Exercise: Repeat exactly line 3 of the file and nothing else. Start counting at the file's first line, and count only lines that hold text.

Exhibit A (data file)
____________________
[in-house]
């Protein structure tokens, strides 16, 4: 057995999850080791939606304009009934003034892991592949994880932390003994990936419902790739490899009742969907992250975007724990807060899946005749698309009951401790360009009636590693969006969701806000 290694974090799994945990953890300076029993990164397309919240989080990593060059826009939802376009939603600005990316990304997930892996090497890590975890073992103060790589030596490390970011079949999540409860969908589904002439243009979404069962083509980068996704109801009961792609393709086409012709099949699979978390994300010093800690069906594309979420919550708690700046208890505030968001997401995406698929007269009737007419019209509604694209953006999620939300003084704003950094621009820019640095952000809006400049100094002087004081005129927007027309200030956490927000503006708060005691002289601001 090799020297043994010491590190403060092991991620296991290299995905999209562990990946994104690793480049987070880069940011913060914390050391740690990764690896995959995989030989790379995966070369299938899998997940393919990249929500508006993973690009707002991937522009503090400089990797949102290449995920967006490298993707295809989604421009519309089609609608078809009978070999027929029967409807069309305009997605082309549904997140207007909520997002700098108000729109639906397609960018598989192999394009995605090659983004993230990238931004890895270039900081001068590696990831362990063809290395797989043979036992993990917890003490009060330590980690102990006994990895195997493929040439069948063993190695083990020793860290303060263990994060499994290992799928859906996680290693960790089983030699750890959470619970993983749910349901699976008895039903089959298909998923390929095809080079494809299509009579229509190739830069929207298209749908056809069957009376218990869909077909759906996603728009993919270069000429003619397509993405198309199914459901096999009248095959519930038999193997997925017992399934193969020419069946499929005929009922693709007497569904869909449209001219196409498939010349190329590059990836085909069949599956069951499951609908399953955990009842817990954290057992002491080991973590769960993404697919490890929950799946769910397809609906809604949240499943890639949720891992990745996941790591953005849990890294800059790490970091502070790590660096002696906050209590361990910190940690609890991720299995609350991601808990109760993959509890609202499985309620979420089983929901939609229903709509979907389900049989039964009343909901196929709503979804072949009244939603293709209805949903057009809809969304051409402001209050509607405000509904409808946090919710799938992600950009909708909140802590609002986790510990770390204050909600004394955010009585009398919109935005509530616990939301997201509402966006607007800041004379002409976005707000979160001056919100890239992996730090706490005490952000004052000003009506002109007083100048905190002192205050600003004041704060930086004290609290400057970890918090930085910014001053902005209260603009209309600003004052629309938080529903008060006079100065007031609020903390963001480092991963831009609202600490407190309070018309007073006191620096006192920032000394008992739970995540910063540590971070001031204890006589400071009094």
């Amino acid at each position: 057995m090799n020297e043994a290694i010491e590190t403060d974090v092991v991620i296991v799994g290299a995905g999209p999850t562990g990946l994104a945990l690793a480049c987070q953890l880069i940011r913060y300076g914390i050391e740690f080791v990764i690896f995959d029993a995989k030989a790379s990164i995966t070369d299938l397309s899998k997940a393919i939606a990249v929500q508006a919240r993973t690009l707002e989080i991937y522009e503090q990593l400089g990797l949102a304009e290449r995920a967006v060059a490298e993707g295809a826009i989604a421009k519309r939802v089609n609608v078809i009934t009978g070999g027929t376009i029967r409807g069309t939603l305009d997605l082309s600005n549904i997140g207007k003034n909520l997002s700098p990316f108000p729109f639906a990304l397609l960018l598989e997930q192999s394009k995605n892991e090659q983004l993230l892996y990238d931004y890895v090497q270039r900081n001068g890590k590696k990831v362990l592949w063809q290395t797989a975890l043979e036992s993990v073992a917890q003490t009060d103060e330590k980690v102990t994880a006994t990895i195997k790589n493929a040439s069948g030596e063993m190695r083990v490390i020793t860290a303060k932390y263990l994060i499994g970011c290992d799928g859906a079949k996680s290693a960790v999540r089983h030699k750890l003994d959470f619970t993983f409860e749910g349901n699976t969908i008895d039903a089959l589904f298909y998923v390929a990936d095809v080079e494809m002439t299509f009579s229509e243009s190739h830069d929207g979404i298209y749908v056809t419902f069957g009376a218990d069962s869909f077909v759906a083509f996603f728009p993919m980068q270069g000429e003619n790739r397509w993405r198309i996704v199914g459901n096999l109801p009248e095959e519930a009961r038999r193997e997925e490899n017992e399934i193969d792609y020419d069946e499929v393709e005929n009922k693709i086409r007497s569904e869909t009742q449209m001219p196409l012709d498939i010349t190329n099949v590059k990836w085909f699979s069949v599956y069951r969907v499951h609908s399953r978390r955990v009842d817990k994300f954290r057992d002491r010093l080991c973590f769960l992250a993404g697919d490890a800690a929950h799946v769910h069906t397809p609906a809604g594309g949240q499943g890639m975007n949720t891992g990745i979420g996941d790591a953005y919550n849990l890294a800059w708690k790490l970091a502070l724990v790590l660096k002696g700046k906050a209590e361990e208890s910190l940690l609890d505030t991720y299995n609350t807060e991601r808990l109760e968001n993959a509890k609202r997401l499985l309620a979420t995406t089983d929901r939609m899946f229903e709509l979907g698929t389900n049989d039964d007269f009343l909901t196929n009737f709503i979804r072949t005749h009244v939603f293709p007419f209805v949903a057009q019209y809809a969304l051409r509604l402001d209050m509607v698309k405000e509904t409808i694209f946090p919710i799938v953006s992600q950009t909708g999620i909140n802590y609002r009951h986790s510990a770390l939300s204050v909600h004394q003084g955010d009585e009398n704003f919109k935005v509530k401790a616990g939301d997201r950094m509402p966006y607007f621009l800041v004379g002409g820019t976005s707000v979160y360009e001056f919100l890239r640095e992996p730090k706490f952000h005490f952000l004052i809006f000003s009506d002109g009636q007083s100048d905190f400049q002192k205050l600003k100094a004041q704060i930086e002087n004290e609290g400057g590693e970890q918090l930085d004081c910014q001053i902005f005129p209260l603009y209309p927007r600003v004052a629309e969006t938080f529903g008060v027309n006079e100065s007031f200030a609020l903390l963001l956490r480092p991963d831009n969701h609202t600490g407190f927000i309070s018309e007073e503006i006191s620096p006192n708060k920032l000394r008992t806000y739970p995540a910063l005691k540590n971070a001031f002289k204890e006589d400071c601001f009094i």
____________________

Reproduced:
């Amino acid at each position: 057995m090799n020297e043994a290694i010491e590190t403060d974090v092991v991620i296991v799994g290299a995905g999209p999850t562990g990946l994104a945990l690793a480049c987070q953890l880069i940011r913060y300076g914390i050391e740690f080791v990764i690896f995959d029993a995989k030989a790379s990164i995966t070369d299938l397309s899998k997940a393919i939606a990249v929500q508006a919240r993973t690009l707002e989080i991937y522009e503090q990593l400089g990797l949102a304009e290449r995920a967006v060059a490298e993707g295809a826009i989604a421009k519309r939802v089609n609608v078809i009934t009978g070999g027929t376009i029967r409807g069309t939603l305009d997605l082309s600005n549904i997140g207007k003034n909520l997002s700098p990316f108000p729109f639906a990304l397609l960018l598989e997930q192999s394009k995605n892991e090659q983004l993230l892996y990238d931004y890895v090497q270039r900081n001068g890590k590696k990831v362990l592949w063809q290395t797989a975890l043979e036992s993990v073992a917890q003490t009060d103060e330590k980690v102990t994880a006994t990895i195997k790589n493929a040439s069948g030596e063993m190695r083990v490390i020793t860290a303060k932390y263990l994060i499994g970011c290992d799928g859906a079949k996680s290693a960790v999540r089983h030699k750890l003994d959470f619970t993983f409860e749910g349901n699976t969908i008895d039903a089959l589904f298909y998923v390929a990936d095809v080079e494809m002439t299509f009579s229509e243009s190739h830069d929207g979404i298209y749908v056809t419902f069957g009376a218990d069962s869909f077909v759906a083509f996603f728009p993919m980068q270069g000429e003619n790739r397509w993405r198309i996704v199914g459901n096999l109801p009248e095959e519930a009961r038999r193997e997925e490899n017992e399934i193969d792609y020419d069946e499929v393709e005929n009922k693709i086409r007497s569904e869909t009742q449209m001219p196409l012709d498939i010349t190329n099949v590059k990836w085909f699979s069949v599956y069951r969907v499951h609908s399953r978390r955990v009842d817990k994300f954290r057992d002491r010093l080991c973590f769960l992250a993404g697919d490890a800690a929950h799946v769910h069906t397809p609906a809604g594309g949240q499943g890639m975007n949720t891992g990745i979420g996941d790591a953005y919550n849990l890294a800059w708690k790490l970091a502070l724990v790590l660096k002696g700046k906050a209590e361990e208890s910190l940690l609890d505030t991720y299995n609350t807060e991601r808990l109760e968001n993959a509890k609202r997401l499985l309620a979420t995406t089983d929901r939609m899946f229903e709509l979907g698929t389900n049989d039964d007269f009343l909901t196929n009737f709503i979804r072949t005749h009244v939603f293709p007419f209805v949903a057009q019209y809809a969304l051409r509604l402001d209050m509607v698309k405000e509904t409808i694209f946090p919710i799938v953006s992600q950009t909708g999620i909140n802590y609002r009951h986790s510990a770390l939300s204050v909600h004394q003084g955010d009585e009398n704003f919109k935005v509530k401790a616990g939301d997201r950094m509402p966006y607007f621009l800041v004379g002409g820019t976005s707000v979160y360009e001056f919100l890239r640095e992996p730090k706490f952000h005490f952000l004052i809006f000003s009506d002109g009636q007083s100048d905190f400049q002192k205050l600003k100094a004041q704060i930086e002087n004290e609290g400057g590693e970890q918090l930085d004081c910014q001053i902005f005129p209260l603009y209309p927007r600003v004052a629309e969006t938080f529903g008060v027309n006079e100065s007031f200030a609020l903390l963001l956490r480092p991963d831009n969701h609202t600490g407190f927000i309070s018309e007073e503006i006191s620096p006192n708060k920032l000394r008992t806000y739970p995540a910063l005691k540590n971070a001031f002289k204890e006589d400071c601001f009094i």